Today we are going to Muse about the Loxahatchee River. If this is your first visit, welcome to Musings. If you have been here before, welcome back. Over time we are going to talk about many things: the past, the present, perhaps the future, travel, art, society and more. Wherever my musing takes me. I hope you will come along with me.
Canoeing the Loxahatchee River
When I had been in the Palm Beach area a couple of years my wife and I were invited by our neighbors to spend an afternoon canoeing down the Loxahatchee River with them. I thought I might tell you about it.
The invitation came at an inopportune time. The day before, my wife and I had been riding bikes along the intercostal waterway. As we cruised along something caught my attention. I was looking over at it while peddling away and I ran right into a wall. The handle bar jammed into my ribs and knocked the breathe out of me. It was a while before I could move. It felt like a rib was cracked. I was in bad shape.
The next morning I was moving painfully and slowly when our neighbor, Nancy, called and excitedly sprang this idea on us. Her brother was visiting and they thought it would be an adventure to rent canoes and paddle our way down the Loxahatchee River. It is just up the road about 20 miles.
” No. No. I’m in bad shape today. I can hardly move. I think I have cracked a rib. There is no way I could paddle a canoe. No way.”
“Well, you can sit in the middle. There are five of us. You won’t have to paddle. You can just go along for the ride.”
All the others thought this was a great idea. I wasn’t sure but I decided to be a sport and go with it.
We drove up to Indiantown Road where it crosses the I-95 and went west about a mile. Off to the left was a staging area with rental canoes. The plan was to park there, canoe four or five miles to a designated pick up area where we would be met and bused back to our cars. The excursion would take the better part of the afternoon.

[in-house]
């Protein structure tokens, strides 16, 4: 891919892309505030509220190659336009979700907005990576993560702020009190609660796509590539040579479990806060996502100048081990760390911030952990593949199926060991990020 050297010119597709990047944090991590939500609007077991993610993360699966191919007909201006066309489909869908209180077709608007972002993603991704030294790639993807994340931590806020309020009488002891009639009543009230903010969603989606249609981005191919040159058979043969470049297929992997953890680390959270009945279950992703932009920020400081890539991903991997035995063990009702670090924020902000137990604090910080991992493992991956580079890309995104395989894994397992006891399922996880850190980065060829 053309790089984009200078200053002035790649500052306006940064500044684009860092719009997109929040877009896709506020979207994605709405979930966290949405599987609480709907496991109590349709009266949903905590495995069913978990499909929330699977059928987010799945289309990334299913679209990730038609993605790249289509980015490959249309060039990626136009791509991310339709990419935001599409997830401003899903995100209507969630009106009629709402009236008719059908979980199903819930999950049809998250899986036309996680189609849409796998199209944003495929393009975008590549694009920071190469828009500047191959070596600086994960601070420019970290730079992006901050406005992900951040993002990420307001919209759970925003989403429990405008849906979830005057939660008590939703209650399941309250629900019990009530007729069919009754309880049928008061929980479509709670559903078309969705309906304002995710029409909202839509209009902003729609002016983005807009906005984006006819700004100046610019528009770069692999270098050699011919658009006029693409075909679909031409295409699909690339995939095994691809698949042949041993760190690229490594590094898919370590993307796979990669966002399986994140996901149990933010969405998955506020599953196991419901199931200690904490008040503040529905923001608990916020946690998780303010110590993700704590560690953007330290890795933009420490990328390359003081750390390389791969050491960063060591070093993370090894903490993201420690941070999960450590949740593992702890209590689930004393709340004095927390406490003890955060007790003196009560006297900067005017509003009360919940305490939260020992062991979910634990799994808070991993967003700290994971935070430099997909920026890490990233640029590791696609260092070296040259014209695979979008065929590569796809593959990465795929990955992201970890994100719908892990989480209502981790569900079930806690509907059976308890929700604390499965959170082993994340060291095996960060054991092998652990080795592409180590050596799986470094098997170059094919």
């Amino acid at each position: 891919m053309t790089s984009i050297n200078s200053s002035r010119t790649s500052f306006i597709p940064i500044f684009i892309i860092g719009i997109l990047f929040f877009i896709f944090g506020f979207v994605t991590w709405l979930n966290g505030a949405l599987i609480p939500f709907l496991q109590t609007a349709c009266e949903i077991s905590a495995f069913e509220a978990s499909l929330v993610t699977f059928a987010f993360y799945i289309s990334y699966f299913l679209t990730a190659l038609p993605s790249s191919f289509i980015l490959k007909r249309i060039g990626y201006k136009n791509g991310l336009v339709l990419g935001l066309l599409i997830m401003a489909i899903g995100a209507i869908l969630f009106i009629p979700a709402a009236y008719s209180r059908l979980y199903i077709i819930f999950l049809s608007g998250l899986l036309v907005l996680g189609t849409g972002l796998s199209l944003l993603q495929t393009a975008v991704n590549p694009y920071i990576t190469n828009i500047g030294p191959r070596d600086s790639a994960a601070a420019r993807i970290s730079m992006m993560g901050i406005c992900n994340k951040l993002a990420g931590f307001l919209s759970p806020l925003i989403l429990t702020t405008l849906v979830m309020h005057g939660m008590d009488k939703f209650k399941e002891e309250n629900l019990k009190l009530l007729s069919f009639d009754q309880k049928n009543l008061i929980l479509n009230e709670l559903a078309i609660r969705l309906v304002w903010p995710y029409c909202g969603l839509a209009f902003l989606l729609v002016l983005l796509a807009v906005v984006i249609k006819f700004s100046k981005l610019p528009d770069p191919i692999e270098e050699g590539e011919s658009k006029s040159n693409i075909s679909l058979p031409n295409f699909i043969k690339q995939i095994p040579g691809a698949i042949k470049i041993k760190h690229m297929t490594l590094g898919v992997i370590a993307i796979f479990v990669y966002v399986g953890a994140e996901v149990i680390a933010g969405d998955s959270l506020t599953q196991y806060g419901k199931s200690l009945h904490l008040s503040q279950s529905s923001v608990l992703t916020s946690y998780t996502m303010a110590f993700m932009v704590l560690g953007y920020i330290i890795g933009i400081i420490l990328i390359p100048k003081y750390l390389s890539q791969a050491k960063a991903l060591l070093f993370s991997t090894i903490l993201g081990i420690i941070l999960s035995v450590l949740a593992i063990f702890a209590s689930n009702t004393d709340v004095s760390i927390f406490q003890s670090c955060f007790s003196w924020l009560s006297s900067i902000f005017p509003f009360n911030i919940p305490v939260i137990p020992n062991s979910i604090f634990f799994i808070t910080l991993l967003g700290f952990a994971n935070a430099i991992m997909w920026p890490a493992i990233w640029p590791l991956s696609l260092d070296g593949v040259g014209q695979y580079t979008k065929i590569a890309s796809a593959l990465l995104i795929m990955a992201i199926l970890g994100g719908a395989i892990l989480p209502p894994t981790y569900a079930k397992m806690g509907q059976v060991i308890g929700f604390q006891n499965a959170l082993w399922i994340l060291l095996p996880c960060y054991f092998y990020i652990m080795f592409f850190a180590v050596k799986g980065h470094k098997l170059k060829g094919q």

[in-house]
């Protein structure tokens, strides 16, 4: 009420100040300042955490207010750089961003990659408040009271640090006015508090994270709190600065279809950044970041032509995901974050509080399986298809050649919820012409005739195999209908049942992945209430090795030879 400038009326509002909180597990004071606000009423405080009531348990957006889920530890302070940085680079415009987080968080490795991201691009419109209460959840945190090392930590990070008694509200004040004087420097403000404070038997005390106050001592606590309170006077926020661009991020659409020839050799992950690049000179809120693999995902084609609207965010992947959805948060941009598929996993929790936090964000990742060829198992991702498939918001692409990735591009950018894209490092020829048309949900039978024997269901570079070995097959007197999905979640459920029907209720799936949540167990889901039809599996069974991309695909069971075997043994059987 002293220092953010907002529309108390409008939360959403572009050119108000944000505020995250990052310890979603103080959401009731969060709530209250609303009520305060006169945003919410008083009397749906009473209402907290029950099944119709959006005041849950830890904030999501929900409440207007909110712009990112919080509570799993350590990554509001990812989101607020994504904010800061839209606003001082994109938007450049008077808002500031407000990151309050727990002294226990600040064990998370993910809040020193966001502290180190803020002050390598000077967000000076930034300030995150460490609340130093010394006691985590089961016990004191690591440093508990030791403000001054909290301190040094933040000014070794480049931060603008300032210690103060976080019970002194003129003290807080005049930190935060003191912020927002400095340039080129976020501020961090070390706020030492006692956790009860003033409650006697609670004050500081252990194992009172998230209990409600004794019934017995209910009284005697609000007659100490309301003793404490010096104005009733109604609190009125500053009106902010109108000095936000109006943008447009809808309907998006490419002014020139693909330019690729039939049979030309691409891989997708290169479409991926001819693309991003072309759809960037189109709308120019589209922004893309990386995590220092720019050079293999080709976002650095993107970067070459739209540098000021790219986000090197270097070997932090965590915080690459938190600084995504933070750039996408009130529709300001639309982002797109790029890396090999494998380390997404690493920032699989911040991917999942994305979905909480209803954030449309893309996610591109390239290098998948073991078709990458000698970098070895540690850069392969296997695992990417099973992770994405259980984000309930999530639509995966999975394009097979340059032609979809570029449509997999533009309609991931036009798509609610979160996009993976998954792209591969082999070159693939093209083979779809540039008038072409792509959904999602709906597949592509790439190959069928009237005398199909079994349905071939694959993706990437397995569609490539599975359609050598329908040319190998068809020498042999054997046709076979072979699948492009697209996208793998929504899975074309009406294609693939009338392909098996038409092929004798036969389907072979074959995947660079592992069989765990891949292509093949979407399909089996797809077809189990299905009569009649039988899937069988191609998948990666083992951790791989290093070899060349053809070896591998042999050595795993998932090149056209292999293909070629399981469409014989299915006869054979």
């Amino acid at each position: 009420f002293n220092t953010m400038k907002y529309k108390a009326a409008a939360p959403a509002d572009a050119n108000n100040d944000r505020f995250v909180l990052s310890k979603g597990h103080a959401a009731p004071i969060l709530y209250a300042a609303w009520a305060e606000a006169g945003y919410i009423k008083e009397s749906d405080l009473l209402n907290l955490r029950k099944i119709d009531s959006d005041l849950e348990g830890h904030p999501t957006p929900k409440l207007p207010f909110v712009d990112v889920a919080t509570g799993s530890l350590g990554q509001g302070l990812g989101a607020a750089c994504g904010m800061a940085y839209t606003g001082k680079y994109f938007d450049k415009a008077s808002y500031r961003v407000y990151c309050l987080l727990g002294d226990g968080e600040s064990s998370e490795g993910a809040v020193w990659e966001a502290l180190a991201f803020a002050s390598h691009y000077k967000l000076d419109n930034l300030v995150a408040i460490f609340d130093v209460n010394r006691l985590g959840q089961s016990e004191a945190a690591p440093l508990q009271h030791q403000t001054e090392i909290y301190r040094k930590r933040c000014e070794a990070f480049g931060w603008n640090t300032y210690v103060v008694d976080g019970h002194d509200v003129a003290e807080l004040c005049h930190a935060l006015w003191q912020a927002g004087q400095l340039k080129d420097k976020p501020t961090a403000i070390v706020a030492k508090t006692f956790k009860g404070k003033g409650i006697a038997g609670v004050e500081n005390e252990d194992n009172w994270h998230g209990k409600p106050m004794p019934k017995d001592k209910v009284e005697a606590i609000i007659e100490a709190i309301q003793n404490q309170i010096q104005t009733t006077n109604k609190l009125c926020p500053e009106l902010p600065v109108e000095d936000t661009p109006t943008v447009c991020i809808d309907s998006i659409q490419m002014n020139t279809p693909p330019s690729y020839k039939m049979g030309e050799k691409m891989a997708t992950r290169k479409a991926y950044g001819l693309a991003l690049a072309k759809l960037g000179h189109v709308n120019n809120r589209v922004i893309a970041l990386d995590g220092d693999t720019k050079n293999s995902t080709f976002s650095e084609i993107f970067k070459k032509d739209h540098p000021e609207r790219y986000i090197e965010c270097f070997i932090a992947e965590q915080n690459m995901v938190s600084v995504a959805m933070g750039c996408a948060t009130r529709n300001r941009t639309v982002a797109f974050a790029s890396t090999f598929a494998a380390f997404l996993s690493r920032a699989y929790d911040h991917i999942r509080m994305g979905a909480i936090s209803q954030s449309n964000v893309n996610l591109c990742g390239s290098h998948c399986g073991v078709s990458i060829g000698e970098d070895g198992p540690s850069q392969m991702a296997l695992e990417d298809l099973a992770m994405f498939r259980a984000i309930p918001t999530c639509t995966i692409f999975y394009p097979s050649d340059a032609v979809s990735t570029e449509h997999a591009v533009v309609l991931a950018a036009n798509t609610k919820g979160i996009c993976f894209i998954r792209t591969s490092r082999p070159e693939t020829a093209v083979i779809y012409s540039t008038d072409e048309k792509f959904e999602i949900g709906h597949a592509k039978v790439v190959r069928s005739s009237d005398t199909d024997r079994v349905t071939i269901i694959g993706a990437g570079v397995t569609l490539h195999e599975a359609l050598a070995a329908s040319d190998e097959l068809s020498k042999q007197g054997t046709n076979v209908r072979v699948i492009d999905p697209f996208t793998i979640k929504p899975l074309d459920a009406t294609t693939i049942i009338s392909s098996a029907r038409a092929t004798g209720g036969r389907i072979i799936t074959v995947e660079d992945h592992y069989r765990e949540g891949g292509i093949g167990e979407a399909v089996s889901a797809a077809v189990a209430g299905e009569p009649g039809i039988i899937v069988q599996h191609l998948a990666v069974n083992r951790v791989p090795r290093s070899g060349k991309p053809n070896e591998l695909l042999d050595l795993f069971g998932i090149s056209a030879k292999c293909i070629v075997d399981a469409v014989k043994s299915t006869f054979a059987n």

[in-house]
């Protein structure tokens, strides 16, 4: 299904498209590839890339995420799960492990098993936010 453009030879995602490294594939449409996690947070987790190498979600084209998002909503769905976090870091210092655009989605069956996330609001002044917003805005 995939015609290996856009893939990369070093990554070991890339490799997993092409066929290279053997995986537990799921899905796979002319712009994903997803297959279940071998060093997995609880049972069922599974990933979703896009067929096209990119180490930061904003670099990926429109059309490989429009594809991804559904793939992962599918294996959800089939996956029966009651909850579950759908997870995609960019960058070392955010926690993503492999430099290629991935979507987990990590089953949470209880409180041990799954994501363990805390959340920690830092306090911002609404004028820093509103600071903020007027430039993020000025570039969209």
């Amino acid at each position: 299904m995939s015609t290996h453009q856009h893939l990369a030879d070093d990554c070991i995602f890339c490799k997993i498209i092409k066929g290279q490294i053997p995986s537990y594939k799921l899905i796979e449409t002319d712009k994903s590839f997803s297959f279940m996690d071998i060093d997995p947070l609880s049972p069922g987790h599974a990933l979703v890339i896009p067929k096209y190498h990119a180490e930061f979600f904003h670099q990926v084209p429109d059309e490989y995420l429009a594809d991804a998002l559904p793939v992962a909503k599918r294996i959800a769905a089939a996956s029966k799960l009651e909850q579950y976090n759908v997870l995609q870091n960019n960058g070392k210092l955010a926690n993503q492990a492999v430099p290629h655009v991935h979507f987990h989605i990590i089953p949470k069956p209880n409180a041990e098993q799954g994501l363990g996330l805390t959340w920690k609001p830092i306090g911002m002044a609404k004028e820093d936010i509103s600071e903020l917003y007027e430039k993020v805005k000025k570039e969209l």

It started out well. I got to ride in the middle like a Grand Pupa. We snaked our way through the trees. The river was barely as wide as the canoe. We were enveloped in a hammock of trees. I was enjoying the passing vista. I had brought along my sketchbook and intended to do some drawing.
As we passed under the hammock of trees we could see black objects suspended overhead high up. Hundreds of them. And then one fell and landed on Nancy’s hat. We saw . . . it was a banana spider about six or eight inches across.
The trees were filled with them. Creepy.
Eventually the waterway widened a bit and we came to the dam.
Now this was not much of an obstacle. The drop was only about a foot. In this photograph we would have been coming toward you from the distance. The prudent thing to do would have been to dock before the dam and carry the canoe past it and continue on our way. But no, we decided to go over the dam. It was only a foot or so. And that is what we did. We went over the dam, capsized throwing everyone into the water, losing cameras, our lunches, hats, jackets and almost losing my sketchbook. Fortunately, someone in our party grabbed it as it floated by.
After a struggle we were able to right the canoes and get back into them to continue on our way. We were sopping wet and the distribution of persons in the canoes had changed. I no longer was the Grand Pupa. Instead I was in the canoe with, Joe, Nancy’s husband. My wife, Nancy and her brother were in the other canoe.
Now I was much larger than Joe, by about double weight. We were sort of like Laurel and Hardy.
This created a problem. I sat in the bow of the canoe which weighed it down. Joe sat in the rear raised to the degree that his paddle could not reach the water.
So he couldn’t steer. We zig zagged back and across the river going into bushes and low hanging branches to the great amusement of the others. And, I was having to do all the work. We were a mess of scratches and aches. It was not the trip I bought into and not the way I wanted to spend the afternoon. Humph!
But now as I look back through the lens of time I am glad we went.
The river is absolutely beautiful.
In some parts it is narrow.
In other parts it is wide and slow. You can see turtles and alligators, a variety of birds and, of course, spiders. It’s a wildlife preserve.
All of this is a few miles off the interstate and perhaps 20 miles from downtown West Palm Beach, FL. It is well worth doing, at least once.
Oh, and did I mention the sketchbook? The one that nearly floated away.
Well here it is today, a little shop worn.. I call it my Loxahatchee Sketchbook, not for any river sketches in it, but for the river’s contribution to the art.
When the pages got wet, the ink ran and created a mirror image on the back of the preceeding drawing. Some are quite interesting.
More to come.
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Books by Thomas L. Tribby Available
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- Heartland Oil on canvas 48″ x 36
- Nebraska Oil on canvas 48″ x 38″ SOLD
- Montana Oil on canvas 60″ x 30″ SOLD